Airplane etiquette

April 28, 2008

I was on a plane back from Halifax the other night, and an event occurred which got me thinking about proper airplane etiquette.

The horrible fog approachesTo put it delicately, somebody in my vicinity tooted.  Lethally.  I’m sorry, I know the subject matter is a little crude, but it’s precisely what happened.

I had been sitting there, quietly reading Wired, gently breathing in and out, and on one of my inhales I got the distinct sense that something wasn’t quite right.  That sense rapidly developed to alarm as wave after noxious wave washed over me.  I was gasping for breath, clawing at the windows, wondering what in the great green earth this person had consumed to produce such a horrid stench.

The stewardess was at this moment moving down the aisle with the drink cart, and the funny thing is, even though it wasn’t my doing, I was desperately hoping that the fumes would dissipate before she arrived.  I did not want to be implicated as a culprit.  Implied guilt overrides actual innocence.

I know I wasn’t the only one who sensed the miasma in the air.  Nobody with anything approaching a sense of smell could have missed it.  If there had been a bloodhound in the midst of that fog, I suspect they would have turned inside out and croaked on the spot.  And yet nobody said a word, nobody even looked around, everyone just stayed studiously concentrated on whatever they were working on.  I didn’t even pull my sweater up over my nose, though I so desperately wanted to, for fear of drawing attention to myself.  Everyone would have assumed it was me, and the only person who would know otherwise would be the one who actually committed the heinous act.

So I got to wondering: is that the proper thing to do in such a situation?  Just pretend nothing happened and ride it out?  I guess at that point there’s not much that can be done to reverse it, but part of me wonders if maybe it was intentional, and there’s somebody out there flying the friendly skies and blasting really nasty gas and getting a great big chuckle out of it.

I’m too reserved to say anything in that kind of situation, though perhaps I should have.  I’d bet that experience knocked a full 2 years off my life.

Image by hoyasmeg.


Why does the gym have to open so early on Sundays?

April 28, 2008

We went to the gym again this weekend.  I think that makes twice that we’ve been in April, so for anyone out there who was looking for a role model or motivational buddy — I’m not it.

AerobicsBut I have to ask why the exercise classes are all in the morning.  On a weekend.  Honestly, wouldn’t turnout be better if you had it at, say, 4 PM on a Sunday?  It gives people a chance to snooze a little, laze about the house, and then maybe bolster up the courage to head to a gym where they can gather in a small darkened room and leap about swinging big weighted sticks at each other.

I am, not surprisingly, in great pain today, and I blame at least half of that on the fact that these classes are at a simply unholy hour on a weekend morning.  I blame the other half on the fact that they had one light on in the whole room during this particular class, so I was straining to see my hand in front of my face, let alone the ass of the person in front of me that I was trying to avoid parking my foot in during one of the particularly active leg exercises.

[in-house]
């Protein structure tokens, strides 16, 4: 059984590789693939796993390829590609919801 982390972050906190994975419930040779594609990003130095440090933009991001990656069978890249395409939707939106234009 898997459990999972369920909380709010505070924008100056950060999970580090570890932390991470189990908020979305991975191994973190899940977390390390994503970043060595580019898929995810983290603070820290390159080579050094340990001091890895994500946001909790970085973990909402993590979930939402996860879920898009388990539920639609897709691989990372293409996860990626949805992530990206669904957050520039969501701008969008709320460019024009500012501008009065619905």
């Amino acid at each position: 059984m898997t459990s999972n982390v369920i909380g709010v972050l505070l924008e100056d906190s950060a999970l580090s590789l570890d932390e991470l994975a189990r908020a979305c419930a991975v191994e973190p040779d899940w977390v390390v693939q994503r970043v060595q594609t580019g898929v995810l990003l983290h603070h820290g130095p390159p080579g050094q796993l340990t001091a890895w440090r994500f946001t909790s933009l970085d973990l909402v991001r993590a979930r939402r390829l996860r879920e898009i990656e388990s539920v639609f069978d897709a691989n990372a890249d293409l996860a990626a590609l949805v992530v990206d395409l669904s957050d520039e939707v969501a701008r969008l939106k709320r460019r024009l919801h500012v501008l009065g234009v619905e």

I have to believe that, in a few hundred years, achaeologists or anthorpologists or anybody who actually gives a rat’s ass about what we happened to do in our spare time in this day and age will look at this particular ritual in much the same way we currently regard the worship of cats.  Fascinating, but hard to fathom in one’s daily life.

Image by kk+


Gratitude – 04/28/2008

April 28, 2008

Today, I am grateful for:

1. Birthdays.  It was my birthday this weekend, and though I’m at the stage in life now where I don’t relish adding another year to my history, birthdays are a chance to indulge yourself and be mildly famous for a day.

2. Blogs.  Not just because I enjoy the chance to write, but because my has set me up with my own domain and theme for my blog.  This means I can finally add Google Analytics, which I’ve been eyeing enviously pretty much since I started posting.

3. The PSP.  To reaffirm my status as a huge nerd, I have picked up a PSP.  Given the amount of travel I’m doing, and how very boring planes and airports can be, I’m looking forward to having some movies and games to take along with me to pass the time. 


Gratitude – 04/23/2008

April 23, 2008

Today, I am grateful for:

1. Persepolis.  My wife bought me this as a surprise — and also because she had just racked up a fairly significant bill on Amazon, and figured she should get me something in the mix.  I’ve just started it, but it’s a great read and a very different experience than what you’d expect from a graphic novel.

2. Early summer mornings.  This one is a little bit complicated: you see, I really hate early summer mornings when the alarm first goes off.  But once I’m up and about, and have had time to get showered, have breakfast, drive my wife to the subway, make coffee, and send some emails, and then look out the window as the sun slowly shortens its shadows and begins its climb, I begin to appreciate the benefits of an early morning.  It makes me feel, just a little bit, like I’m at a cottage.